Fear-based thought and sustainability, and why it's potentially a very big problem. )
moonvoice: (totem - magpie lark)
Among other things, I’m an animist with very strong totemist leanings. I suppose a lot of you could say a great big ‘duh’ to that, I run the internet’s most comprehensive totem animal dictionary (certainly in terms of word count). It may – actually – frighteningly be the most comprehensive dictionary even when compared with published works. Not only that, but I illustrate totems. And I aspect with totems. And I invoke totems and...well...you get the idea.

I used to hate basic 101 totem dictionaries. I've written articles and long essay-like responses on pagan forums about the shittiness of totem dictionaries. I own quite a few, but I was always like ‘man, these things don’t teach people the skills they need to engage with totems or to make their own dictionaries,’ and ‘they’re recycling a lot of the same information,’ and ‘cultural appropriation FTL,’ and ‘wait a minute, that’s actually completely inaccurate biological information about that animal. WTF?’

Two of these things really piss me off still; the first regarding cultural appropriation. The second regarding teaching people inaccurate information about animals. That’s poor form on behalf of the writer, but it’s also poor form on behalf of the editor, whose job it is to help qualify research in non-fiction material. It’s just poor form all around. The pagan industry can suffer from a bit of poor form at times, it’s not just totemism that cops it, as many of you know.

Explanations and explorations. )
moonvoice: (Default)
Many characterize paganism as an umbrella term "earth-centered" religions. Following from that there is an idea that pagans should be dedicated to honoring all life and be caretakers of the earth. The next jump made by many is that pagans should therefore refrain from eating meat. What do you think? Do pagans have a responsibility to honor all life and thus be vegetarians?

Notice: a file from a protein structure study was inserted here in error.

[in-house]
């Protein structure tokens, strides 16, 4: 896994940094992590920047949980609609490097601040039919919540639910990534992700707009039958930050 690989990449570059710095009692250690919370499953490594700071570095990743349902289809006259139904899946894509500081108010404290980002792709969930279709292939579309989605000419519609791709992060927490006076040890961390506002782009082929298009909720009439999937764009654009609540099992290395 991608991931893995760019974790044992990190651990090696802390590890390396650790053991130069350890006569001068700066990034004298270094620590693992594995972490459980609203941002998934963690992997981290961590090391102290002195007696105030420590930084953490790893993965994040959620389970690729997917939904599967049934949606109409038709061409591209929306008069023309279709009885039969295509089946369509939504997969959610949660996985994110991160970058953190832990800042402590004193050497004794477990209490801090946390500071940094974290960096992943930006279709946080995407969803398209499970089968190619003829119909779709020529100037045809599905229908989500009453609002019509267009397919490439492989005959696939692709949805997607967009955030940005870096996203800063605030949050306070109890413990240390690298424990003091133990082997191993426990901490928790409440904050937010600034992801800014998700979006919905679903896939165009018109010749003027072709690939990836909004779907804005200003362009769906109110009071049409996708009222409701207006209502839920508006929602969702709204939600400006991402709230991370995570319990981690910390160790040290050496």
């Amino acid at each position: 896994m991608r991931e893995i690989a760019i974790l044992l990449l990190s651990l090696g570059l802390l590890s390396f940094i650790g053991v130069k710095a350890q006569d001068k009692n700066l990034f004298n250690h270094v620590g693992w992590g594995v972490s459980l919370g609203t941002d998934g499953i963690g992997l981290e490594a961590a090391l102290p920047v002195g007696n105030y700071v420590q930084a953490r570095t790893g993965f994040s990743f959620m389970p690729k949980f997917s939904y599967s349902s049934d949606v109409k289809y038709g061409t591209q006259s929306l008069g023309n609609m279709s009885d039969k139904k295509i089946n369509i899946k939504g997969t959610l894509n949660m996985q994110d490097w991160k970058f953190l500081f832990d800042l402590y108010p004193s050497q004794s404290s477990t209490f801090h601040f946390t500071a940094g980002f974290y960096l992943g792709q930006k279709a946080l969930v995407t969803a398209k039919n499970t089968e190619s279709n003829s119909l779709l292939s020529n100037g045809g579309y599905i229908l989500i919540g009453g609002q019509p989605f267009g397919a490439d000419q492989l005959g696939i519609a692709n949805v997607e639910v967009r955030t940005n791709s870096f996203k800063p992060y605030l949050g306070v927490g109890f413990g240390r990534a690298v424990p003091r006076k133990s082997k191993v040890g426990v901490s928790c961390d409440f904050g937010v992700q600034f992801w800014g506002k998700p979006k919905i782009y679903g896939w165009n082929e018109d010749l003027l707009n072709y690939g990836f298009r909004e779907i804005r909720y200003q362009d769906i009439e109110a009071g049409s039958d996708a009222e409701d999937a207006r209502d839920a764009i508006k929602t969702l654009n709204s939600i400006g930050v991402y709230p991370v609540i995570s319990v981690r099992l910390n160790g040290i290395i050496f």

what the fuck? )
moonvoice: (Default)
From the wonderful community [livejournal.com profile] pagan_prompt

When attending a public ritual how do you reconcile differences in beliefs/styles/etc? Do these differences ever prevent you from seeking out the pagan community for support and religious solidarity? Describe a time in which a public ritual contained elements contrary or different from your path and yet still proved to be meaningful and worthwhile.

answer behind the cut )
moonvoice: (Default)
Inspired by [livejournal.com profile] pagan_prompt (a nifty community)

Describe the moment when you could call yourself a witch, pagan, _______ and know that it was true. Did you do a dedication ceremony? Were you initiated into a group/coven? Was the moment filled with powerful emotion or was it soft like slipping into a warm bath? Did or do you do anything to commemorate that moment? Do you choose to wear anything that identifies your path such as a pentacle or other religious symbol?

well... actually... )
moonvoice: (Default)
This is just a ramble of my thoughts, nothing too coherent. Feel free to read if you like.

I've been thinking a bit lately about the value of the UPG (unverified personal gnosis). Mostly because it shocked me the first time I realised how much of the pagan community seemed to decry such experiences, and outright attack them even when they came from respected people.

spirituality and the UPG )